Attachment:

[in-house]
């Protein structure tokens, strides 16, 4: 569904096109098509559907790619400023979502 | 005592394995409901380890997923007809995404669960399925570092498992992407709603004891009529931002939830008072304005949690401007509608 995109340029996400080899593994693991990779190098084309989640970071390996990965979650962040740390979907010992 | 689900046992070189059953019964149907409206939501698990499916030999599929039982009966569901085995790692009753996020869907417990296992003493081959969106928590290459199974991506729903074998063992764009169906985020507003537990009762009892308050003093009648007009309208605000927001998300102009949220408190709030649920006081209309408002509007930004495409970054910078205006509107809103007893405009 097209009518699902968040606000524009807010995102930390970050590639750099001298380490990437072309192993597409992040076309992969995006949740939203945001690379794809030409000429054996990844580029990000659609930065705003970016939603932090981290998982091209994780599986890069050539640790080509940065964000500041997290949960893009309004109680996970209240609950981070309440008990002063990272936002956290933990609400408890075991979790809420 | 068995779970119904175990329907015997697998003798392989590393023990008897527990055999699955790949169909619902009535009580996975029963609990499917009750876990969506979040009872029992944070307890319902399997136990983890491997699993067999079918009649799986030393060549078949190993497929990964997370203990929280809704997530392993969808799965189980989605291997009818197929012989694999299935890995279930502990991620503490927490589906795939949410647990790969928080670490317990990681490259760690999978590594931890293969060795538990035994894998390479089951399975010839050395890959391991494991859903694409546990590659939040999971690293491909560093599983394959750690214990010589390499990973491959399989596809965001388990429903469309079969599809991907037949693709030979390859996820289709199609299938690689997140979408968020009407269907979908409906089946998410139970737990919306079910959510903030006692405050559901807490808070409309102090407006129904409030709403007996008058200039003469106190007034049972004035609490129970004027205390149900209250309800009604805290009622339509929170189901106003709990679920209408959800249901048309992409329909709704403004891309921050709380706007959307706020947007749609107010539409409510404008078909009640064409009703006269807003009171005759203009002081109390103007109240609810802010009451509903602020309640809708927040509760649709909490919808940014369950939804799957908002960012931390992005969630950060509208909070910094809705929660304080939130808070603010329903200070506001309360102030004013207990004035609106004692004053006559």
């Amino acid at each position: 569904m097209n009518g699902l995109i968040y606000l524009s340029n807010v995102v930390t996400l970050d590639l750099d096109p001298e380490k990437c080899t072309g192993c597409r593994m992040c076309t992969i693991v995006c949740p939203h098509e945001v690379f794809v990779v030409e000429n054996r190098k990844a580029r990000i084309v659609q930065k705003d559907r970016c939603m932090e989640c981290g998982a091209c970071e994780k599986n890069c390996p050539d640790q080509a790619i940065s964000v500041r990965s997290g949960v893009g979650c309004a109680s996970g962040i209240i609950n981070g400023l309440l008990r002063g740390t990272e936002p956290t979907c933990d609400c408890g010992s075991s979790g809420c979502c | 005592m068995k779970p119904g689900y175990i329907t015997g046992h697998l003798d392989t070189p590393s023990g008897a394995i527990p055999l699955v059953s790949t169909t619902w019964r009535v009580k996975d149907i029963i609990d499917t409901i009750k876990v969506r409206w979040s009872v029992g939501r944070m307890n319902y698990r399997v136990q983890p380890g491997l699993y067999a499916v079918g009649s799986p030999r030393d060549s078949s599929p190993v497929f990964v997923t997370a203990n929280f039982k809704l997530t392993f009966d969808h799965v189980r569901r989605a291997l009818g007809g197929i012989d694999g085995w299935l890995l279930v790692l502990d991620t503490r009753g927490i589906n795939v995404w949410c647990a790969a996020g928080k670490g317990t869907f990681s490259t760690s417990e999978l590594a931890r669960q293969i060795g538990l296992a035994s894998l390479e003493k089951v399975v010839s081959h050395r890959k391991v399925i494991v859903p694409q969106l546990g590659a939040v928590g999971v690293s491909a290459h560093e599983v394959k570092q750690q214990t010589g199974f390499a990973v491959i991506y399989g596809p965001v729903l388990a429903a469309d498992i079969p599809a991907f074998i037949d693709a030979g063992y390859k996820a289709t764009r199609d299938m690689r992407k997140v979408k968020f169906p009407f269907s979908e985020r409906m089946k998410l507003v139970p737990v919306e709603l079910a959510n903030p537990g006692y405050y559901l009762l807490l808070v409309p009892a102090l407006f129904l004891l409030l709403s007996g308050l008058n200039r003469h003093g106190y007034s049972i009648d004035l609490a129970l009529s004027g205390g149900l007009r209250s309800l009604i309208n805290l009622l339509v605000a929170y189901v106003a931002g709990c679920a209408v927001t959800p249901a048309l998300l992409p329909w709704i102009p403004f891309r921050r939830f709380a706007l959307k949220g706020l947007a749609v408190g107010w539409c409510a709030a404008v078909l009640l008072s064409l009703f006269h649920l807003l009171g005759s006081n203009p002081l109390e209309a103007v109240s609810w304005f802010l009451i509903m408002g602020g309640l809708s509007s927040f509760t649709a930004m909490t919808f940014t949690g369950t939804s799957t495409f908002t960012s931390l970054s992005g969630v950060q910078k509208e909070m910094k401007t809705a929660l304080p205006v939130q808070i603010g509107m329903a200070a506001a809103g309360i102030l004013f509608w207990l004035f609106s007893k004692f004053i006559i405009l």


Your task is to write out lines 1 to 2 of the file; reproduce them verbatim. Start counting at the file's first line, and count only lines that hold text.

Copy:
[in-house]
């Protein structure tokens, strides 16, 4: 569904096109098509559907790619400023979502 | 005592394995409901380890997923007809995404669960399925570092498992992407709603004891009529931002939830008072304005949690401007509608 995109340029996400080899593994693991990779190098084309989640970071390996990965979650962040740390979907010992 | 689900046992070189059953019964149907409206939501698990499916030999599929039982009966569901085995790692009753996020869907417990296992003493081959969106928590290459199974991506729903074998063992764009169906985020507003537990009762009892308050003093009648007009309208605000927001998300102009949220408190709030649920006081209309408002509007930004495409970054910078205006509107809103007893405009 097209009518699902968040606000524009807010995102930390970050590639750099001298380490990437072309192993597409992040076309992969995006949740939203945001690379794809030409000429054996990844580029990000659609930065705003970016939603932090981290998982091209994780599986890069050539640790080509940065964000500041997290949960893009309004109680996970209240609950981070309440008990002063990272936002956290933990609400408890075991979790809420 | 068995779970119904175990329907015997697998003798392989590393023990008897527990055999699955790949169909619902009535009580996975029963609990499917009750876990969506979040009872029992944070307890319902399997136990983890491997699993067999079918009649799986030393060549078949190993497929990964997370203990929280809704997530392993969808799965189980989605291997009818197929012989694999299935890995279930502990991620503490927490589906795939949410647990790969928080670490317990990681490259760690999978590594931890293969060795538990035994894998390479089951399975010839050395890959391991494991859903694409546990590659939040999971690293491909560093599983394959750690214990010589390499990973491959399989596809965001388990429903469309079969599809991907037949693709030979390859996820289709199609299938690689997140979408968020009407269907979908409906089946998410139970737990919306079910959510903030006692405050559901807490808070409309102090407006129904409030709403007996008058200039003469106190007034049972004035609490129970004027205390149900209250309800009604805290009622339509929170189901106003709990679920209408959800249901048309992409329909709704403004891309921050709380706007959307706020947007749609107010539409409510404008078909009640064409009703006269807003009171005759203009002081109390103007109240609810802010009451509903602020309640809708927040509760649709909490919808940014369950939804799957908002960012931390992005969630950060509208909070910094809705929660304080939130808070603010329903200070506001309360102030004013207990004035609106004692004053006559």